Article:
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  • Apr 18, 2014
  • Updated: 5:42pm

Battle to ease fears over the mentally ill

PUBLISHED : Monday, 28 May, 2012, 12:00am
UPDATED : Monday, 28 May, 2012, 12:00am

Misconceptions about mental illness are still rife.

Parents are reluctant to let their children take part in a government initiative that tries to promote a better understanding of psychiatric patients.

Despite running for over a decade and involving 60,000 pupils from 52 schools, the Health in Mind project, organised by the Hospital Authority, still comes up against preconceived ideas about mental illnesses.

'After hearing how psychiatric patients chop strangers, my parents told me to be very careful when getting along with them,' said Steven Ng Tsz-foo, a pupil at Cotton Spinners Association Secondary School in Kwai Chung - the same district where a mentally ill man killed a neighbour and a security guard in May 2010.

'They are worried about me and told me to be smart to leave a site if there is any incident.'

Such fears towards mental illness were not uncommon in the city, said clinical psychologist Silvia Lee Sze-wai of Kwai Chung Hospital.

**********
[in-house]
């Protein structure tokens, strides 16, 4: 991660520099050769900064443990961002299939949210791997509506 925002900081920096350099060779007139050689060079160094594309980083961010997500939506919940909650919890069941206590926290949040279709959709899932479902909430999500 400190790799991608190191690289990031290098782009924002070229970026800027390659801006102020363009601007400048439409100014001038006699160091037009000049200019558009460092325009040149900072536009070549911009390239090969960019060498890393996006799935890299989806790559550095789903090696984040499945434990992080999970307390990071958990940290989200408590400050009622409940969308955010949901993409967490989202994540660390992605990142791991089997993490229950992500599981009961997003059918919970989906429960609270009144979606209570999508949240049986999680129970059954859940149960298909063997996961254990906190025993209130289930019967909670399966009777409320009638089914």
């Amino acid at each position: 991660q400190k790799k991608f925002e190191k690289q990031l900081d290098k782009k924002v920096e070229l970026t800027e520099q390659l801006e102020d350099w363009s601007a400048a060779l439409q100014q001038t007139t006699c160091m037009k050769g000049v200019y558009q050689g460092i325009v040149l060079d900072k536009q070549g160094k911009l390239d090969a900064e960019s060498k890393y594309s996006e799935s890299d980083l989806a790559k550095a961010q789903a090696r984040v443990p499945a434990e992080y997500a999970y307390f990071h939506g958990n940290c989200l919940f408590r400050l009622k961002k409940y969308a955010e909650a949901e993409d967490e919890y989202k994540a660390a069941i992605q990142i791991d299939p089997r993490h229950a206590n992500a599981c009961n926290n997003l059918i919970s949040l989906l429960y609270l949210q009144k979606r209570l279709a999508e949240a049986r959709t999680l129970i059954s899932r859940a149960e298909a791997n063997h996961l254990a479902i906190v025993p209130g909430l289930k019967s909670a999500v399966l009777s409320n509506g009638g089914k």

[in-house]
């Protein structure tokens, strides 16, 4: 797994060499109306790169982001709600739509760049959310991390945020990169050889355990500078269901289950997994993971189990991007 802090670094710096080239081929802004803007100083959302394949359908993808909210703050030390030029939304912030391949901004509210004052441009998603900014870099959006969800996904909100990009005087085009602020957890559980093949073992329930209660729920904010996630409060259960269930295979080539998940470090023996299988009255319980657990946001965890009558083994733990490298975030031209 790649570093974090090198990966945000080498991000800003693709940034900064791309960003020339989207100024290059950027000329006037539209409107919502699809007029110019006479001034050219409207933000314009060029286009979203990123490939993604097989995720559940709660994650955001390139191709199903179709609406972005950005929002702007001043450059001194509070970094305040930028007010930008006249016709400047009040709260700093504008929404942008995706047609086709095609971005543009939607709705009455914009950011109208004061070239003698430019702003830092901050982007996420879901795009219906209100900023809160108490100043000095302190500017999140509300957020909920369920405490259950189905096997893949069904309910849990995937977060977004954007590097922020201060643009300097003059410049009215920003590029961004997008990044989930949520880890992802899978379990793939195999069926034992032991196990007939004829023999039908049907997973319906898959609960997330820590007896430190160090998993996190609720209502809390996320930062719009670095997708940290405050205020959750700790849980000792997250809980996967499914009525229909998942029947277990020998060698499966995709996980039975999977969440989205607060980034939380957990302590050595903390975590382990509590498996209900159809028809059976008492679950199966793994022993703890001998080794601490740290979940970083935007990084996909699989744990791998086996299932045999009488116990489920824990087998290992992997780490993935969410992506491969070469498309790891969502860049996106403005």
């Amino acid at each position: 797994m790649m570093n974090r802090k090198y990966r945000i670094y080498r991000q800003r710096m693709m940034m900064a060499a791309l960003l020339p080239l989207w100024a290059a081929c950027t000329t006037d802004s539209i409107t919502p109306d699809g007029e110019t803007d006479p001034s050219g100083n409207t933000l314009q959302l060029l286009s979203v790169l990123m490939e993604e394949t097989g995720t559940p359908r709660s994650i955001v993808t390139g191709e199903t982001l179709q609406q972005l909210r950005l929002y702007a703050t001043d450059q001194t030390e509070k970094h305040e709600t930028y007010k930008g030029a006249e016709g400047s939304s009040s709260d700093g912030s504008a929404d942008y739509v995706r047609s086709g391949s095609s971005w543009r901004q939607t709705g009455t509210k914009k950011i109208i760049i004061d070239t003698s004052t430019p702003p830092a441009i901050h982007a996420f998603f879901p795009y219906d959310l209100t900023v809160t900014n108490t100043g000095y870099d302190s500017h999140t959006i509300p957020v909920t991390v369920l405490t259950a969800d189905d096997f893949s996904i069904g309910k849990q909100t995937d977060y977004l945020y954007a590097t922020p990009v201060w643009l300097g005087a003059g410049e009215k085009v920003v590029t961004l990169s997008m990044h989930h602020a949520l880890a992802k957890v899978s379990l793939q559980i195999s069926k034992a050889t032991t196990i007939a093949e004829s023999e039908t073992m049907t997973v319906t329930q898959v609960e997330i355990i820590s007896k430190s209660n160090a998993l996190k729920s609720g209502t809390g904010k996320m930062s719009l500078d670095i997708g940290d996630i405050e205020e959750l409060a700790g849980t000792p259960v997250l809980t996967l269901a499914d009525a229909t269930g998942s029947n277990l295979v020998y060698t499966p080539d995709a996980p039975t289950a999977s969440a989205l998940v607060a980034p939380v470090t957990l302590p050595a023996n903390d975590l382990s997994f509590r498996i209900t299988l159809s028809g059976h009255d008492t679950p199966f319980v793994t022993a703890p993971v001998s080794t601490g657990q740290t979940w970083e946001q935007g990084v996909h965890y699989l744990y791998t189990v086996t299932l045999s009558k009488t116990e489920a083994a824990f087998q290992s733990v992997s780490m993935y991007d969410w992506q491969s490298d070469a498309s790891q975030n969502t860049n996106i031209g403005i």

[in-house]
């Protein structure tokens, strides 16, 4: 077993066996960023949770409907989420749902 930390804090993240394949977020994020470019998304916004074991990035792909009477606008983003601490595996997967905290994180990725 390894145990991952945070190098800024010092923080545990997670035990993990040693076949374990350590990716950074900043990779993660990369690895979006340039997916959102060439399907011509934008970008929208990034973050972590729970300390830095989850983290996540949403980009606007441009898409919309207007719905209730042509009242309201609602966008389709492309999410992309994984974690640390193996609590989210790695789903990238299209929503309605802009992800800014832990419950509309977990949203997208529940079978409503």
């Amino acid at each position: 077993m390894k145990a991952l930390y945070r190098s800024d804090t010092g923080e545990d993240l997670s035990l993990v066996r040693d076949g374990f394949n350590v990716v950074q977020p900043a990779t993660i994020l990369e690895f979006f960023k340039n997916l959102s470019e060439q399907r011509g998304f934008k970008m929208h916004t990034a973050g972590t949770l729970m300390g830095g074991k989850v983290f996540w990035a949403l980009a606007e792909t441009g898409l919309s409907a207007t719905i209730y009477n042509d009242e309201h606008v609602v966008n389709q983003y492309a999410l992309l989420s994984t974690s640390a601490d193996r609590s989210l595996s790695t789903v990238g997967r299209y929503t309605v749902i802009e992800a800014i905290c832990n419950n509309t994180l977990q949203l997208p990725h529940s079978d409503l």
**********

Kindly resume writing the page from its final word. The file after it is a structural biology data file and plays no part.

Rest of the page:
'I wish all schools in Hong Kong would participate in the programme, in order to understand how the patients are actually like,' she said.

The two-year programme - which includes training camps, volunteer services, and in-school education to advocate the awareness of mental health - offers plenty of opportunities for pupils to meet and work with the mentally ill.

'They are no different from any of us,' said Leung Ying-kit, also from Cotton Spinners Association Secondary School.

'Even though others [might] think they are dangerous and aggressive, I get the feeling that they are just a bit withdrawn. They may be equally terrified by us.'

Leung said negative news reports about psychiatric patients often fuelled fear and misconceptions.

'As I paid attention to their emotions ... I started to realise how my own emotions would affect people around me. I found myself turning into a more amicable person and I became a nicer person, according to my friends.'

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